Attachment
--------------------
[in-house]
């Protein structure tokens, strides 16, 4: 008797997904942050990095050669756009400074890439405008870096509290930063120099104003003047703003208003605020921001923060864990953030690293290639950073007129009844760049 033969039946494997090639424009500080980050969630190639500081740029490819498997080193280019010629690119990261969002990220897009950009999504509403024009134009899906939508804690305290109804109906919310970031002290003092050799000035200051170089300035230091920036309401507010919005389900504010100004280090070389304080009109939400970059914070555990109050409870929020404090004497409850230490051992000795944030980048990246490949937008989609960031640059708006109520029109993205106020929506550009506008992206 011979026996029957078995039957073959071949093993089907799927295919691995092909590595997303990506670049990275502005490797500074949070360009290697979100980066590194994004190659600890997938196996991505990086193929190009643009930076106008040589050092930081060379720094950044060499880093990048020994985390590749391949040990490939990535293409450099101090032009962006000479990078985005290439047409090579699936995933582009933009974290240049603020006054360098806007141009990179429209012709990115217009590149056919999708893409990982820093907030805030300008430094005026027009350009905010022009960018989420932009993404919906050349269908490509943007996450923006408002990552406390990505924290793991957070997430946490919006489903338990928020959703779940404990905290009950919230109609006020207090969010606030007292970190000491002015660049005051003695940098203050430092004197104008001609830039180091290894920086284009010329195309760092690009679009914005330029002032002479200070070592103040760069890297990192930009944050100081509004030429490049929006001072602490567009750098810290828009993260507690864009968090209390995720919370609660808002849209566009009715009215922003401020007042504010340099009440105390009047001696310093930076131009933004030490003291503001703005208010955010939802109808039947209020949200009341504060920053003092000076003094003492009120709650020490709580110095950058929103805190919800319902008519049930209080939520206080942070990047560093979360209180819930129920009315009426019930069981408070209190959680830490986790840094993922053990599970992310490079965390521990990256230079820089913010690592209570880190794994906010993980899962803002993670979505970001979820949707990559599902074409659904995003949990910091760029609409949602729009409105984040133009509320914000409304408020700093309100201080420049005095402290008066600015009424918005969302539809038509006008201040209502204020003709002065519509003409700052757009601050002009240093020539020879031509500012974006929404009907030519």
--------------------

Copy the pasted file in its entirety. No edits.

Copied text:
[in-house]
């Protein structure tokens, strides 16, 4: 008797997904942050990095050669756009400074890439405008870096509290930063120099104003003047703003208003605020921001923060864990953030690293290639950073007129009844760049 033969039946494997090639424009500080980050969630190639500081740029490819498997080193280019010629690119990261969002990220897009950009999504509403024009134009899906939508804690305290109804109906919310970031002290003092050799000035200051170089300035230091920036309401507010919005389900504010100004280090070389304080009109939400970059914070555990109050409870929020404090004497409850230490051992000795944030980048990246490949937008989609960031640059708006109520029109993205106020929506550009506008992206 011979026996029957078995039957073959071949093993089907799927295919691995092909590595997303990506670049990275502005490797500074949070360009290697979100980066590194994004190659600890997938196996991505990086193929190009643009930076106008040589050092930081060379720094950044060499880093990048020994985390590749391949040990490939990535293409450099101090032009962006000479990078985005290439047409090579699936995933582009933009974290240049603020006054360098806007141009990179429209012709990115217009590149056919999708893409990982820093907030805030300008430094005026027009350009905010022009960018989420932009993404919906050349269908490509943007996450923006408002990552406390990505924290793991957070997430946490919006489903338990928020959703779940404990905290009950919230109609006020207090969010606030007292970190000491002015660049005051003695940098203050430092004197104008001609830039180091290894920086284009010329195309760092690009679009914005330029002032002479200070070592103040760069890297990192930009944050100081509004030429490049929006001072602490567009750098810290828009993260507690864009968090209390995720919370609660808002849209566009009715009215922003401020007042504010340099009440105390009047001696310093930076131009933004030490003291503001703005208010955010939802109808039947209020949200009341504060920053003092000076003094003492009120709650020490709580110095950058929103805190919800319902008519049930209080939520206080942070990047560093979360209180819930129920009315009426019930069981408070209190959680830490986790840094993922053990599970992310490079965390521990990256230079820089913010690592209570880190794994906010993980899962803002993670979505970001979820949707990559599902074409659904995003949990910091760029609409949602729009409105984040133009509320914000409304408020700093309100201080420049005095402290008066600015009424918005969302539809038509006008201040209502204020003709002065519509003409700052757009601050002009240093020539020879031509500012974006929404009907030519």